‘Succession’: 5 Questions We Have Heading Into the Finale

With few exceptions, the hit HBO series “Succession” has “SeinfeldThe model of “no hug learning,” as the overprivileged Roy siblings seek to replace their late father, Logan (Logan).Brian Cox), at the top of the Waystar Royco media empire.

For some reason—despite their narcissism, recklessness, and amazing lack of personal development—we really care about what happens to them and their companions anyway. Who will emerge victorious? And at what personal cost?

Now, with the 90-minute series finale airing on Sunday, we look poised to get some kind of answer, as the long corporate death match draws to a close. But before that happens, the show still has a lot of questions to answer.

Can even one big result cover them all? Here are several we’d like to see.

Hoping to help secure their leadership positions, Kendall and Roman Roy (Jeremy Strong and Karen Culkin) hire Waystar’s right-wing news network ATN to promote far-right presidential candidate Jared Menkin’s (Justin Kirk) victory. directed to demand, which prompted them to squash the GoJo deal. But the burned ballots in Milwaukee mean the election is still being contested, and the Democratic nominee, Daniel Jimenez (Elliot Villar), still has a shot at the White House. How long will the count last? Will we see a resolution?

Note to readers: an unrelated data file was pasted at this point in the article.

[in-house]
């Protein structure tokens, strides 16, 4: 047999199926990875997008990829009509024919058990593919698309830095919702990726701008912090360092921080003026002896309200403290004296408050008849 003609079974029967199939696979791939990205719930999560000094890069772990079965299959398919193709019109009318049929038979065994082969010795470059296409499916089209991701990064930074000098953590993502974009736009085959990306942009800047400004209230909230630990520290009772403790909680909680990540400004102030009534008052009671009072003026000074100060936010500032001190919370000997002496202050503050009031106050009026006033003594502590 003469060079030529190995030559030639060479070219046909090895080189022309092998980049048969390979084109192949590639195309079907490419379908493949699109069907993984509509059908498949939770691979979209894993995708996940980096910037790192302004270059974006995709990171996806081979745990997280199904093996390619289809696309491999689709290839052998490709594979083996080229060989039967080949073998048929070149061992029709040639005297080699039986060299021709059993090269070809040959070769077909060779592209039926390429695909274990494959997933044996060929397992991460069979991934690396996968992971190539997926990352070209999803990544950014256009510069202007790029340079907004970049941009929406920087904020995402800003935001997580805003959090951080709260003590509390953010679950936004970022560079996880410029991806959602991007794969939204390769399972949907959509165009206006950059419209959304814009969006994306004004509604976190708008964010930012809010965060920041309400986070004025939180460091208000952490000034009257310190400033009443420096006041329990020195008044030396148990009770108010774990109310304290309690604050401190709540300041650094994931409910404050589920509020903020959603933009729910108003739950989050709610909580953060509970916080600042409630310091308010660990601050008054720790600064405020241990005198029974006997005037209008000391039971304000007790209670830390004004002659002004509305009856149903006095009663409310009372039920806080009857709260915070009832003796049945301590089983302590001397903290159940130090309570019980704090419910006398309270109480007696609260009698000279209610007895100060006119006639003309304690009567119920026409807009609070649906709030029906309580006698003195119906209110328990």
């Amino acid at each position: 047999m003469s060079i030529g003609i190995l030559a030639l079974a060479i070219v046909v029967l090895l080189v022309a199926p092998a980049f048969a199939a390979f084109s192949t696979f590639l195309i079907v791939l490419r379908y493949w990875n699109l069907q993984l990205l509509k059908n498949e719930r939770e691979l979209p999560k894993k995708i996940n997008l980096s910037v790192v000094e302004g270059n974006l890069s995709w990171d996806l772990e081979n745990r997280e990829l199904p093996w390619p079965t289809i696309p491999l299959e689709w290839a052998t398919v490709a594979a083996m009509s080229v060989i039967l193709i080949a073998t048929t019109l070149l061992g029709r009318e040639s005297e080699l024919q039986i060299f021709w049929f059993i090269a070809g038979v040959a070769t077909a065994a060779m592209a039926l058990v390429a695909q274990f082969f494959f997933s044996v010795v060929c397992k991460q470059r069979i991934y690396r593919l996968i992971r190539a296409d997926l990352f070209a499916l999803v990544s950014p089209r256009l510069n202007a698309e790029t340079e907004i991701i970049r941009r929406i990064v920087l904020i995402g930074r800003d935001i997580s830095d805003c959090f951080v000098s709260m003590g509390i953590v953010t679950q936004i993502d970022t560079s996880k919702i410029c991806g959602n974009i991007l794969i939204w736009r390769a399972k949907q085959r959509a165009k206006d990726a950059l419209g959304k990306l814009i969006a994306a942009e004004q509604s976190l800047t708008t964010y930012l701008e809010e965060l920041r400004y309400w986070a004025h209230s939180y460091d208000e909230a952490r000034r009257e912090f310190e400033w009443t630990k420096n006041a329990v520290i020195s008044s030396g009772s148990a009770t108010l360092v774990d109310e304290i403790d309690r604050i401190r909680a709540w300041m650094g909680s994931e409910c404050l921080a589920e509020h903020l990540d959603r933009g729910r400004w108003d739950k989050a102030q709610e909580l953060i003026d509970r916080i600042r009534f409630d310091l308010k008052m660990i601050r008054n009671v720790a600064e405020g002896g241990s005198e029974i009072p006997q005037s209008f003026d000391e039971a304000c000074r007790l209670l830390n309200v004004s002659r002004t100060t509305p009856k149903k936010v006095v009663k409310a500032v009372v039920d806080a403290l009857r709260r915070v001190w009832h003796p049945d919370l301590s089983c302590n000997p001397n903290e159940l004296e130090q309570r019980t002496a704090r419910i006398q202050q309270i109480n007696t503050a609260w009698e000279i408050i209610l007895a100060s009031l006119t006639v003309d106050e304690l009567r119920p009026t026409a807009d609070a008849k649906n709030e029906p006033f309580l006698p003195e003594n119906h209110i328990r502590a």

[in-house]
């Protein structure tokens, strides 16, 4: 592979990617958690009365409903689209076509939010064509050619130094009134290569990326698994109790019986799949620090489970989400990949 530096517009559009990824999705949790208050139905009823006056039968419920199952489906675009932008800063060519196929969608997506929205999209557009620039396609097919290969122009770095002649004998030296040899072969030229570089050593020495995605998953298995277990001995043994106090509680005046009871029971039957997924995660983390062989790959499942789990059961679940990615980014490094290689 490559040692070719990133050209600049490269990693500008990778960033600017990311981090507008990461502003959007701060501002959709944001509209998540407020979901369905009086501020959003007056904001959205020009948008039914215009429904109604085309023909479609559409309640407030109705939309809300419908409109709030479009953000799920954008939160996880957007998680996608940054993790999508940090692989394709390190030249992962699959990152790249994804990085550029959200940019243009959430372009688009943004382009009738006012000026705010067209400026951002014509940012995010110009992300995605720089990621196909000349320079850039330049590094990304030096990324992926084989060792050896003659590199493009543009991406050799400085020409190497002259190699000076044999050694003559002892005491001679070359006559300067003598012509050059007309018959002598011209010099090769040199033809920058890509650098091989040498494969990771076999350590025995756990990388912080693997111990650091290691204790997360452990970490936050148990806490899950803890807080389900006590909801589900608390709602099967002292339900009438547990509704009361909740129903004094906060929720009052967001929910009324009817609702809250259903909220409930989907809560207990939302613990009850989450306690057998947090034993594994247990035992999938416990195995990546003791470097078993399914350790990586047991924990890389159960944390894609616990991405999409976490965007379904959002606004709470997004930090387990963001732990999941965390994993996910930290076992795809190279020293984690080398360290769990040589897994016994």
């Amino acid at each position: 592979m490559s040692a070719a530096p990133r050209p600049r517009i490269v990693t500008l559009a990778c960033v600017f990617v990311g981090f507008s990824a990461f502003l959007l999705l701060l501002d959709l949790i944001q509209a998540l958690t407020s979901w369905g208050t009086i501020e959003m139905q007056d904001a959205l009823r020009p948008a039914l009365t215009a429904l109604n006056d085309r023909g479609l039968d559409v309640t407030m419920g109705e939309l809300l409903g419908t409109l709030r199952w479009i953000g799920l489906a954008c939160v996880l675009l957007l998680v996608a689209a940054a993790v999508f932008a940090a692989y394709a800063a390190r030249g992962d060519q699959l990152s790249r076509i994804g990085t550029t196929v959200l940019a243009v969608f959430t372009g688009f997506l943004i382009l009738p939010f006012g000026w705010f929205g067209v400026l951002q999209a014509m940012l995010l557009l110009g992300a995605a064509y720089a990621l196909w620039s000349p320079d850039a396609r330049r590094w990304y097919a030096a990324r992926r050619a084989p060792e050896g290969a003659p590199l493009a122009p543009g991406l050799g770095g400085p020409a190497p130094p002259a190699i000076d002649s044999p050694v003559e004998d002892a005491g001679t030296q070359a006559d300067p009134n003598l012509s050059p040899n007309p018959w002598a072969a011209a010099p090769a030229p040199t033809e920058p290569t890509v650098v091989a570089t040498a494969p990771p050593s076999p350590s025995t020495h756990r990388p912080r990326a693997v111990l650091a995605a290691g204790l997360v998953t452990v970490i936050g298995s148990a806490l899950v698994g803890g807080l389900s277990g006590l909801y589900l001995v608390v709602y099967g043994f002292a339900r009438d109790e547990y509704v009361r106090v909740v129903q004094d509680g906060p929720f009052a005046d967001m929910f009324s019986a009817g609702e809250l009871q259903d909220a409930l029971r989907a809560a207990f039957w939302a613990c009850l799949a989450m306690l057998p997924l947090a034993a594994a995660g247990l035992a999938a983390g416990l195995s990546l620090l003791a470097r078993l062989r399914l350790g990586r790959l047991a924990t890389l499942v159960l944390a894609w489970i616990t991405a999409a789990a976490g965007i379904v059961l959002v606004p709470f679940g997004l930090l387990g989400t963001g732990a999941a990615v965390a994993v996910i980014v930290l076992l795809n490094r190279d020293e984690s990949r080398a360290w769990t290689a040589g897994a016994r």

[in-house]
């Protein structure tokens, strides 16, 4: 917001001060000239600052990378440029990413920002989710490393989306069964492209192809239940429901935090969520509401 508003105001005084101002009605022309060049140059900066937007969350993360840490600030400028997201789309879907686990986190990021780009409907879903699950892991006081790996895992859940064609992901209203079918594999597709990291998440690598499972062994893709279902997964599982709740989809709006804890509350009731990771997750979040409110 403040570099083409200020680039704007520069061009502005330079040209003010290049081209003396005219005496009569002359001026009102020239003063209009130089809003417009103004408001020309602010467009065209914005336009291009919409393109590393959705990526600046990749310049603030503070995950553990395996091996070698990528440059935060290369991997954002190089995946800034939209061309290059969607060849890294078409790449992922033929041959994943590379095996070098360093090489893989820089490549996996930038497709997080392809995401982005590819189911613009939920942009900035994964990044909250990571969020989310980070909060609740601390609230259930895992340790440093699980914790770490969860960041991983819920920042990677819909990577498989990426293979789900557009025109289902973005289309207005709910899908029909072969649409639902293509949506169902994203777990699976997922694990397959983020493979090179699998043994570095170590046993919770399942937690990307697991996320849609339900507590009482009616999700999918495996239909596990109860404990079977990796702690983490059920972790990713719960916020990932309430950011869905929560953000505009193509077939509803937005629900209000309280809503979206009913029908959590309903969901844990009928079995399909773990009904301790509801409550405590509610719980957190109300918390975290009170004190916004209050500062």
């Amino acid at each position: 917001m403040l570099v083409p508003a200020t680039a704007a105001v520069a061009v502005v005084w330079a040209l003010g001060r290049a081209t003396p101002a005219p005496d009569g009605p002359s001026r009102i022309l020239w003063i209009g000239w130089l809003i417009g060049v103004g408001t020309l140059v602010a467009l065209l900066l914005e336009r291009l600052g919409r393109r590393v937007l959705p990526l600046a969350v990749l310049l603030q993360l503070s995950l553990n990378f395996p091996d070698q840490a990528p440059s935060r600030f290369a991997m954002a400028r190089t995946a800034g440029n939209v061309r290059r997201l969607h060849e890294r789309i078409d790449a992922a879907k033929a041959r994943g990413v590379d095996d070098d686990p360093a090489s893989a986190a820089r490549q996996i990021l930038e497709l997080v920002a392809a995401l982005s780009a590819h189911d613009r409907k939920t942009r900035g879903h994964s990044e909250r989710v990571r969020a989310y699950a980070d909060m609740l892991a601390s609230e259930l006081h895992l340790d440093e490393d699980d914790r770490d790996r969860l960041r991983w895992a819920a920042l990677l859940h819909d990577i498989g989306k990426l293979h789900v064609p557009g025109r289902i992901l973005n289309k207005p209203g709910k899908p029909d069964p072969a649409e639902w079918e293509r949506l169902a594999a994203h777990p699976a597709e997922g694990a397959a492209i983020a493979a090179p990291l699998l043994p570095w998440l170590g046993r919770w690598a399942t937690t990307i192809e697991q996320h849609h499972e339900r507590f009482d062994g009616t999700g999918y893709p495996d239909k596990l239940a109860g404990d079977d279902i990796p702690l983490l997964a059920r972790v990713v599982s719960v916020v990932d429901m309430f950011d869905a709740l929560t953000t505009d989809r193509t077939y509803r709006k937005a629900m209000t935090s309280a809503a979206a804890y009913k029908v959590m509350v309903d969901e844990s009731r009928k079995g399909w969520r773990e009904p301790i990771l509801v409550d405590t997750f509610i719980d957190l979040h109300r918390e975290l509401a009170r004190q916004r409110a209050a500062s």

Whatever the outcome, Waystar brass at the top is vulnerable. If Roys motivations for calling an election for Menkin come to light, the ATN may not survive. (Then again, real-world parallels Can suggest.) Perhaps no one is as vulnerable as Tom, who may be in danger of being scapegoated once again as head of ATN, a fate he barely avoided during the company’s cruise line scandal. had escaped.

The finale may need a significant amount of time to wrap it all up. As for the lasting damage of the attack on American democracy? Analyzing any single TV episode can be difficult.

Logan once said that life is a “knife fight in the mud.” If his children want to control whatever company emerges from the Waystar-GoJo negotiations — to take it back from tech mogul Lucas Matson (Alexander Skarsgård) — they need to step up their efforts, fast (and with that knife). need to bring a gun to a fight).

None of the Roy siblings have a secure position or a strong lawyer. Kendall thought that Mencken’s backing would ensure his later help in blocking the sale of GoJo, which would help the Roy children keep the company. But Mencken seems willing to ignore that promise. Nor does Mencken seem to respect either. Co. CE Bros: Roman loses whatever currency he had after melting down at Logan’s funeral. (Mencken calls it a “warm vapor.”) Kendall lost his partisan approach to conversation.

As things stand now, Mencken is considering approving GoJo’s acquisition of Waystar if an American chief executive is attached, and neither brother will make Matsson’s shortlist. His sister, Shev (Sarah Snook), thinks he’s in line, but Mattson disagrees. If all Mattson wants is a useful pawn, he’s looking to Tom (Matthew Macfadyen), who is dedicated to the task and flexible in his loyalties, or Greg (Nicholas Brown), who is easy to manipulate. Will be.

However the deal falls through, there’s no guarantee Mattson and the board will want a member of the Roy family. They have good reason not to. Given all the family squabbles and rushed decision-making, the board may decide to install someone with real experience. Jerry (Jay Smith-Cameron) or Stevie (Arian Moed).